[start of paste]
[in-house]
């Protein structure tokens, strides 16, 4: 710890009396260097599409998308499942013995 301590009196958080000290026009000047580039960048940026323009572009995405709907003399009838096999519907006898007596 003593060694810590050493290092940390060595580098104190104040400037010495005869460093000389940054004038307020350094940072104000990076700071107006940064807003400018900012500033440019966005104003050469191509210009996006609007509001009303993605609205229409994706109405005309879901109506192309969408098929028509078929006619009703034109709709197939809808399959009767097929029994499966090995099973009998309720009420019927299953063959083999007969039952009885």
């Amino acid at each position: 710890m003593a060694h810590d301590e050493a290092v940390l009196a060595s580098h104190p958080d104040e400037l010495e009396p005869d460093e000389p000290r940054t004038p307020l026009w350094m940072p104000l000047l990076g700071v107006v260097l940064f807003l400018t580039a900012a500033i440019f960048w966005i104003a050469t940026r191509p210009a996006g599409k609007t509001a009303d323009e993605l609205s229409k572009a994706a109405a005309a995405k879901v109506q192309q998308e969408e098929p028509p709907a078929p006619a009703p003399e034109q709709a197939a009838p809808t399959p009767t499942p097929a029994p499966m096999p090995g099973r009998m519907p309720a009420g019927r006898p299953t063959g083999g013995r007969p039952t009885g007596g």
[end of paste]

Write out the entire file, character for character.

[in-house]
């Protein structure tokens, strides 16, 4: 710890009396260097599409998308499942013995 301590009196958080000290026009000047580039960048940026323009572009995405709907003399009838096999519907006898007596 003593060694810590050493290092940390060595580098104190104040400037010495005869460093000389940054004038307020350094940072104000990076700071107006940064807003400018900012500033440019966005104003050469191509210009996006609007509001009303993605609205229409994706109405005309879901109506192309969408098929028509078929006619009703034109709709197939809808399959009767097929029994499966090995099973009998309720009420019927299953063959083999007969039952009885």
């Amino acid at each position: 710890m003593a060694h810590d301590e050493a290092v940390l009196a060595s580098h104190p958080d104040e400037l010495e009396p005869d460093e000389p000290r940054t004038p307020l026009w350094m940072p104000l000047l990076g700071v107006v260097l940064f807003l400018t580039a900012a500033i440019f960048w966005i104003a050469t940026r191509p210009a996006g599409k609007t509001a009303d323009e993605l609205s229409k572009a994706a109405a005309a995405k879901v109506q192309q998308e969408e098929p028509p709907a078929p006619a009703p003399e034109q709709a197939a009838p809808t399959p009767t499942p097929a029994p499966m096999p090995g099973r009998m519907p309720a009420g019927r006898p299953t063959g083999g013995r007969p039952t009885g007596g």